Sunday 9 February 2020

Underwater by Duffield and Cozad

Kristen Stewart is on a roll, and she's come a long way from the days of the Twilight movies — when her sulky persona was so hilariously lampooned in Vampires Suck.

Now, however, she's a genuine high voltage movie star and I've been knocked out by her ever since I saw Seberg, a terrific low profile film which was one of the finest of 2019.

Now she's back in Underwater, still sporting her short blonde hair — in fact it's even shorter — and looking gamine and great. Indeed, she's the main reason to watch this movie.

Underwater could have been terrific if it had followed what seemed to be its initial trajectory: a gritty account of an industrial disaster on a mining station at sea, like a kind of futuristic version of Deepwater Horizon — which was a memorable film.
And maybe there was an early draft of the script where that was the idea. But pretty soon the monsters start turning up... and very un-frightening CG creations they prove to be.

Although, in fairness, when the Big Bad arrives, it is actually pretty impressive. But not enough to save the movie.

The problem here is, we have quite an engaging cast of characters, with some fine actors, notably Stewart as the engineer and Vincent Cassel as the captain...

And the audience's sympathy is very much with them in their struggle to survive the collapse of their underwater station...

But once those rather routine monsters enter the story, it's hard to maintain much belief or engagement.

The movie looks magnificent, with great production design. Although, as you can see, it couldn't have existed without Ridley Scott's Alien, still exerting an enormous influence 40 years on.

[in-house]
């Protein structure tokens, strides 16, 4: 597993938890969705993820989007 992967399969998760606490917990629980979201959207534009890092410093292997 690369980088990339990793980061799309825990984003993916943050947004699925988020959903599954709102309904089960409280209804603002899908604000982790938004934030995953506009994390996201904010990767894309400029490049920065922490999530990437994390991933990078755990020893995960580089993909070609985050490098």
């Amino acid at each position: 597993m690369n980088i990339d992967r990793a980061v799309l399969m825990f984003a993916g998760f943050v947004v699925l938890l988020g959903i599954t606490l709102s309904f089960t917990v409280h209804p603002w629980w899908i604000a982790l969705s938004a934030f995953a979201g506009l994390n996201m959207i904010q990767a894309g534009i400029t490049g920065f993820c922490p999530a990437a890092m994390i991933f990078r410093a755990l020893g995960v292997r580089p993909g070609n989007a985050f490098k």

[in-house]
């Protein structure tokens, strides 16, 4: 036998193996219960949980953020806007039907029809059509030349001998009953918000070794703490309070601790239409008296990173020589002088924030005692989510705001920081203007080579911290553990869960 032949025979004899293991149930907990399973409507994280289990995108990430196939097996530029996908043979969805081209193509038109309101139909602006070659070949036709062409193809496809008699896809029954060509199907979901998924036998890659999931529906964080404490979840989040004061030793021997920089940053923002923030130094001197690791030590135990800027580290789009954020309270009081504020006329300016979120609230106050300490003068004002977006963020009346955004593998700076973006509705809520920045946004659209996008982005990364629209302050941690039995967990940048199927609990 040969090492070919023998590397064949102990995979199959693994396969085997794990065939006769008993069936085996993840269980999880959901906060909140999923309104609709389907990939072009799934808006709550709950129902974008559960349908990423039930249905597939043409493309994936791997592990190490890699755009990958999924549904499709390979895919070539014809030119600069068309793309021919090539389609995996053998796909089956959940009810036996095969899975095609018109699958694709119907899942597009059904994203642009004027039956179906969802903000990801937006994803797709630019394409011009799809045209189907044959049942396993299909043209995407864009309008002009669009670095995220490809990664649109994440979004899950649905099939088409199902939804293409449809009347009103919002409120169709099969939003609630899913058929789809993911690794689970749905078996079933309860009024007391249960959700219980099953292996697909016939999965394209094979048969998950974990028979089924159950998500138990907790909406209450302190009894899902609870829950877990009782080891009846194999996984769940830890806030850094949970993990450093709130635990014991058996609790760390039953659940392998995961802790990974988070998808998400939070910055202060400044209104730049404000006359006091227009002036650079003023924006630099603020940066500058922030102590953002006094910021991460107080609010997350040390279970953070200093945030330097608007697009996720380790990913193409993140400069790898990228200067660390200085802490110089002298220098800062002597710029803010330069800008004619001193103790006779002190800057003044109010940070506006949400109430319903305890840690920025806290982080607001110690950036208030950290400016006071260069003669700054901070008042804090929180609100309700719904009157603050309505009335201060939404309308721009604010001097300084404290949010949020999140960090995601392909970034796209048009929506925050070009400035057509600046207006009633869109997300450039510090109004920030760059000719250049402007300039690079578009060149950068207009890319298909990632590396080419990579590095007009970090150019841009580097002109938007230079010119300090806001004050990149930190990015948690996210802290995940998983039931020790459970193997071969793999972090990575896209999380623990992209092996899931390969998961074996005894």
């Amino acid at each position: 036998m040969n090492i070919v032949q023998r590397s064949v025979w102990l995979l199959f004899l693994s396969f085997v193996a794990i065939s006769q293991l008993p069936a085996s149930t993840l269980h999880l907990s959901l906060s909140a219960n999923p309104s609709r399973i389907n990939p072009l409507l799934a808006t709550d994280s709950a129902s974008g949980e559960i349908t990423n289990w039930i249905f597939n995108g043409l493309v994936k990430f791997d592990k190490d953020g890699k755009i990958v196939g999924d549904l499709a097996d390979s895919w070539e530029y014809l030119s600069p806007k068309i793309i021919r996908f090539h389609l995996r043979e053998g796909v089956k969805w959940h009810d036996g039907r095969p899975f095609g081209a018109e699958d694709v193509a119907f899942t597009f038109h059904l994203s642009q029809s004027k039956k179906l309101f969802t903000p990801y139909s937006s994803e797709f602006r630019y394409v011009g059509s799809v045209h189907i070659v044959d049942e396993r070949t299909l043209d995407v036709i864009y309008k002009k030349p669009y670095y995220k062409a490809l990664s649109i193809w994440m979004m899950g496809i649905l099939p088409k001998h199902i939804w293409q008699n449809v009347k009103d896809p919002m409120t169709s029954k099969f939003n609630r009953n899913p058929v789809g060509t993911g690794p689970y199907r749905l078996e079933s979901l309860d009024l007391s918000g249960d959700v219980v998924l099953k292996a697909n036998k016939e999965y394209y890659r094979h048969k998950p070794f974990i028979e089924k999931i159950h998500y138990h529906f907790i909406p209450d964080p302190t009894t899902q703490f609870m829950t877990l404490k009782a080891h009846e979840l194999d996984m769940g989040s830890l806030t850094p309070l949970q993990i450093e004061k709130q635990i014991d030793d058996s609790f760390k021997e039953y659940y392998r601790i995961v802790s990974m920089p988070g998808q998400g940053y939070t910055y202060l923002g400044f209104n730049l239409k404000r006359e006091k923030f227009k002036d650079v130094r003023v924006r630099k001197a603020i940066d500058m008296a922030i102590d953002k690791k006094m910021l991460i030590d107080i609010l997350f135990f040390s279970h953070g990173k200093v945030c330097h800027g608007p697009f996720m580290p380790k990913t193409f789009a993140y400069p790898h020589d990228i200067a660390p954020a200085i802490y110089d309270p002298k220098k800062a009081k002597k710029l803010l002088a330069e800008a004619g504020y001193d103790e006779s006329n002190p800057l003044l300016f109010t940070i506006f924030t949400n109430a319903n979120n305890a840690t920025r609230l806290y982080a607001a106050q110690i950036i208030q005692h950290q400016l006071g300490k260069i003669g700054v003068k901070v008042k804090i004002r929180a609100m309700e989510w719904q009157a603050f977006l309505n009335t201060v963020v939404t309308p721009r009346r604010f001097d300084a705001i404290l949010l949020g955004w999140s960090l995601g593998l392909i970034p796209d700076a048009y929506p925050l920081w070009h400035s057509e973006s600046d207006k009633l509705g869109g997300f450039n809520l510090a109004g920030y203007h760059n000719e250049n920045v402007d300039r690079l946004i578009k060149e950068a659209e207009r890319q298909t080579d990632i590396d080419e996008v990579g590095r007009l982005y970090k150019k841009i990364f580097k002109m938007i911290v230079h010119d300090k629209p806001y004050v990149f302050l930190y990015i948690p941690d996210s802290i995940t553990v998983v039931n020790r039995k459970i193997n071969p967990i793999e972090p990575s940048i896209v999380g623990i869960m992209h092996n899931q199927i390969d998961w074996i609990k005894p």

As a matter of fact, Underwater is a kind of sub-aquatic Alien, though without the devastating nemesis necessary to drive the plot.

Still, Kirsten Stewart is supremely watchable and pretty much carries the entire film. We care about her even when the threat is dumb computer generated monsters.

The for Underwater script is by Brian Duffield, who worked on Jane Got a Gun, with a rewrite by Adam Cozad whose credits include Jack Ryan: Shadow Recruit.

It was directed by William Eubank who overdoes the murky, half-seen underwater menace. It's occasionally not clear what is going on.

What is clear though, is that Kristen Stewart is a star to watch. And Underwater is worth watching, too, providing you go in with fairly low expectations. 

Not quite seven miles deep, but fairly low...

(Image credits: Only three posters at Imp Awards. So I've supplemented then with some stills from Hollywood Life, and the French landscape poster from Scifi-Movies.)

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